Half a century ago, Belgian Zoologist Bernard Heuvelmans first codified cryptozoology in his book On the Track of Unknown Animals.

The Centre for Fortean Zoology (CFZ) are still on the track, and have been since 1992. But as if chasing unknown animals wasn't enough, we are involved in education, conservation, and good old-fashioned natural history! We already have three journals, the largest cryptozoological publishing house in the world, CFZtv, and the largest cryptozoological conference in the English-speaking world, but in January 2009 someone suggested that we started a daily online magazine! The CFZ bloggo is a collaborative effort by a coalition of members, friends, and supporters of the CFZ, and covers all the subjects with which we deal, with a smattering of music, high strangeness and surreal humour to make up the mix.

It is edited by CFZ Director Jon Downes, and subbed by the lovely Lizzy Bitakara'mire (formerly Clancy), scourge of improper syntax. The daily newsblog is edited by Corinna Downes, head administratrix of the CFZ, and the indexing is done by Lee Canty and Kathy Imbriani. There is regular news from the CFZ Mystery Cat study group, and regular fortean bird news from 'The Watcher of the Skies'. Regular bloggers include Dr Karl Shuker, Dale Drinnon, Richard Muirhead and Richard Freeman.The CFZ bloggo is updated daily, and there's nothing quite like it anywhere else. Come and join us...

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Saturday, August 21, 2010

I DO, APPARENTLY OWE AN APOLOGY (and am very happy to give it)

At the Weird Weekend the hairs found at Huddisford Wood were not the only hairs to be tested and found to be a leopard. However, at the time I didn't realise this.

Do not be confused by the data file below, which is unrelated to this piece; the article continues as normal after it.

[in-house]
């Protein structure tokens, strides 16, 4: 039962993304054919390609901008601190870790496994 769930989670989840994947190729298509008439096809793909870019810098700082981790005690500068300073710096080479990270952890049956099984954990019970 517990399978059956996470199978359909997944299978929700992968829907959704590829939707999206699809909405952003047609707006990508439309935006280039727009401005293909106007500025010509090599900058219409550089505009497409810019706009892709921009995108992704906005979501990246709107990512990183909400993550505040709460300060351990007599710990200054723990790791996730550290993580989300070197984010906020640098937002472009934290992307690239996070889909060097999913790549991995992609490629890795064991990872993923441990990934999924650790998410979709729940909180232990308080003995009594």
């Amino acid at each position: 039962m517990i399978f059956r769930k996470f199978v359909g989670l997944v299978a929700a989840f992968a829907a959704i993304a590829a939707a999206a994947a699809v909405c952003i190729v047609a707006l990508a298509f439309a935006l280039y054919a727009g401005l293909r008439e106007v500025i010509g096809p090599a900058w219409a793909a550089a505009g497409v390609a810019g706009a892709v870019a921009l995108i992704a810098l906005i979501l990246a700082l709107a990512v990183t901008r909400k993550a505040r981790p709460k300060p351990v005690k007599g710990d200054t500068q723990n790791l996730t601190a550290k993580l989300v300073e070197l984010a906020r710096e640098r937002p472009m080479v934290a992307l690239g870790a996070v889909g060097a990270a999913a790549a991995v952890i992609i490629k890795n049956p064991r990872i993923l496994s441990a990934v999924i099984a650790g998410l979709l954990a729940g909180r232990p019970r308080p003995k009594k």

I wondered why David T thought that I was snubbing "Andrew Perry and his friends" over their research, and it was only yesterday that I realised what had happened. During the weekend I got a message from Lars that he had been given hair found "at another location" by Andrew Perry et al, and that it, too, had proved to have been from a leopard. At the time I assumed that the "other location" was simply somewhere else in Huddisford Woods, and although I made a mental note to congratulate them, I forgot completely about it. However, the hairs had not been found elsewhere at Huddisford, but came from Longleat Forest in Wiltshire.

Highland Tiger read about this on a blog by Wiltshire Phenomena Research who wrote, quite soberly on their blog:

"...a group of the people who were in the forest that day visited the Weird Weekend (hosted by the CFZ) where they met Lars Thomas who happened to be doing a talk on identifying hair. He kindly had a look at our hair on his microscopic machine to get a closer look at it and concluded (by comparing the hair on the screen to a book of different samples) that it was leopard hair, which is very exciting."

He actually compared the hair with a strand snipped out of Jon McGowan's leopardskin rug which is even better than using a book, but that is nitpicking. Neither Wiltshire Paranormal Research or Andrew Perry et al objected to the fact that I didn't congratulate them on stage. It was only our old friend Highland Tiger who rode into battle on their behalf and accused me of suppressing their findings. But as you probably are all aware by now, HT will find fault with everything and anything that I do.

I didn't suppress anything, because I didn't know anything about it, and had never heard of Wiltshire Paranormal Research. However, here, in a public forum I would like to say:

1. Congratulations guys. I am most impressed. Well done
2. If Wiltshire Paranormal Research would like to contact me they can have a free stall (like ASSAP) at next year's event
3. Andrew Perry has written a most gracious comment and both of us consider the matter closed.
4. HT has also accused me of snubbing Jon McGowan, who has also published about having found puma hair in Dorset. Again, nonsense. I think very highly of Jon both as a researcher and a friend. We are planning several collaborative ventures in the future, and the idea that I would somehow try to `bury` his findings is ludicrous.

1 comment:

Hayley said...


My name is Hayley Stevens and I am the founder of Wiltshire Phenomena Research.

We in no way took any oversight as personal but thank you anyway :)

We would also be really happy to take up the offer for the free stall at next years event but cannot find a way on this blog or the CFZ site to contact you to let you know.

Please feel free to email me directly at hmstevens87@gmail.com